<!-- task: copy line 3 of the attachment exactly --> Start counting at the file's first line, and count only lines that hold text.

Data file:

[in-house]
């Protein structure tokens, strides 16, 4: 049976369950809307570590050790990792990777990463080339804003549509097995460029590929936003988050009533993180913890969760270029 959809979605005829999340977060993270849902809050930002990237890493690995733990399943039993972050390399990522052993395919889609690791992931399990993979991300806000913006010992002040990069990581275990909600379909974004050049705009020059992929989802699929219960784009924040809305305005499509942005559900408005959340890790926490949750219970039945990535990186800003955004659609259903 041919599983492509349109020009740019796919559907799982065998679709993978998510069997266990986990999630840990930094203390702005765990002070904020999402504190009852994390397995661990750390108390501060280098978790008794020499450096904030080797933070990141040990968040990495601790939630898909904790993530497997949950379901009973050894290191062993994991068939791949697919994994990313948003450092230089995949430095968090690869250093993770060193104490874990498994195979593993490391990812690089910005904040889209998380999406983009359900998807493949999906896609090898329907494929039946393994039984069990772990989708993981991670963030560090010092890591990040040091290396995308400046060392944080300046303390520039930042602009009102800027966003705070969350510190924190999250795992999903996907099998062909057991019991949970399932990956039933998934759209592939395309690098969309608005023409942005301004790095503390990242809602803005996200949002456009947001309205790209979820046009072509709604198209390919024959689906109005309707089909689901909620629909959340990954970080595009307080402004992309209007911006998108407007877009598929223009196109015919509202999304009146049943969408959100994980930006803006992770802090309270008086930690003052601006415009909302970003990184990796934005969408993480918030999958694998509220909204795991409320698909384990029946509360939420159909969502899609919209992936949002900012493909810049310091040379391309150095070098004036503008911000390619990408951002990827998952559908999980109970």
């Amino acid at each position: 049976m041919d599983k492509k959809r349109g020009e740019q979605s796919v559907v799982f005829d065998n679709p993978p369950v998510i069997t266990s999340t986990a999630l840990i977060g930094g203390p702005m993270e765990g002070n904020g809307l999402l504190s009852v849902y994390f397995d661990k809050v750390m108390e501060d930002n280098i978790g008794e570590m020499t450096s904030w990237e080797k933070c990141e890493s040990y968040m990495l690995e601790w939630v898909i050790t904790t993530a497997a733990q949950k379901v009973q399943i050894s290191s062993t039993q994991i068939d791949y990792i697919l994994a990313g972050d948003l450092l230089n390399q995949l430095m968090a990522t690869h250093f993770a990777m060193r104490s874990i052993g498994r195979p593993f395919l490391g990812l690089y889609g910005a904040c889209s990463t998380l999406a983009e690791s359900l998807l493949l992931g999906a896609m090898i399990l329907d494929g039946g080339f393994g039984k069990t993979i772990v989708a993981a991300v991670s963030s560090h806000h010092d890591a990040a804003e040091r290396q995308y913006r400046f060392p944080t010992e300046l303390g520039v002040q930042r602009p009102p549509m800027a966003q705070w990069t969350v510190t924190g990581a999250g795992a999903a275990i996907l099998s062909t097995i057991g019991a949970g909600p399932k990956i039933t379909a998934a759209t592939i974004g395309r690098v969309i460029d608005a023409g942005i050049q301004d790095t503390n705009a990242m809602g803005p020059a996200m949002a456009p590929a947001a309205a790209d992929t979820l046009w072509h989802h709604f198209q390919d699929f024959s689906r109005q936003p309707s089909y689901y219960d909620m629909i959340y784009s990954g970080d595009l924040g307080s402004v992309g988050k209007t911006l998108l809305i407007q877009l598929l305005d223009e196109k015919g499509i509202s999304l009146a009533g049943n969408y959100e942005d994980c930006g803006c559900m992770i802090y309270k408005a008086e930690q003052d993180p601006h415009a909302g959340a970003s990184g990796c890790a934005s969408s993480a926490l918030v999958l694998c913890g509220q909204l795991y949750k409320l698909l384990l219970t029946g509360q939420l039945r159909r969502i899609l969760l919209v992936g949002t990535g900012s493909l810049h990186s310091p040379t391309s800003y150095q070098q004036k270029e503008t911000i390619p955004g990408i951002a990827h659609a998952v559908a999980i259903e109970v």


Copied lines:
């Amino acid at each position: 049976m041919d599983k492509k959809r349109g020009e740019q979605s796919v559907v799982f005829d065998n679709p993978p369950v998510i069997t266990s999340t986990a999630l840990i977060g930094g203390p702005m993270e765990g002070n904020g809307l999402l504190s009852v849902y994390f397995d661990k809050v750390m108390e501060d930002n280098i978790g008794e570590m020499t450096s904030w990237e080797k933070c990141e890493s040990y968040m990495l690995e601790w939630v898909i050790t904790t993530a497997a733990q949950k379901v009973q399943i050894s290191s062993t039993q994991i068939d791949y990792i697919l994994a990313g972050d948003l450092l230089n390399q995949l430095m968090a990522t690869h250093f993770a990777m060193r104490s874990i052993g498994r195979p593993f395919l490391g990812l690089y889609g910005a904040c889209s990463t998380l999406a983009e690791s359900l998807l493949l992931g999906a896609m090898i399990l329907d494929g039946g080339f393994g039984k069990t993979i772990v989708a993981a991300v991670s963030s560090h806000h010092d890591a990040a804003e040091r290396q995308y913006r400046f060392p944080t010992e300046l303390g520039v002040q930042r602009p009102p549509m800027a966003q705070w990069t969350v510190t924190g990581a999250g795992a999903a275990i996907l099998s062909t097995i057991g019991a949970g909600p399932k990956i039933t379909a998934a759209t592939i974004g395309r690098v969309i460029d608005a023409g942005i050049q301004d790095t503390n705009a990242m809602g803005p020059a996200m949002a456009p590929a947001a309205a790209d992929t979820l046009w072509h989802h709604f198209q390919d699929f024959s689906r109005q936003p309707s089909y689901y219960d909620m629909i959340y784009s990954g970080d595009l924040g307080s402004v992309g988050k209007t911006l998108l809305i407007q877009l598929l305005d223009e196109k015919g499509i509202s999304l009146a009533g049943n969408y959100e942005d994980c930006g803006c559900m992770i802090y309270k408005a008086e930690q003052d993180p601006h415009a909302g959340a970003s990184g990796c890790a934005s969408s993480a926490l918030v999958l694998c913890g509220q909204l795991y949750k409320l698909l384990l219970t029946g509360q939420l039945r159909r969502i899609l969760l919209v992936g949002t990535g900012s493909l810049h990186s310091p040379t391309s800003y150095q070098q004036k270029e503008t911000i390619p955004g990408i951002a990827h659609a998952v559908a999980i259903e109970v």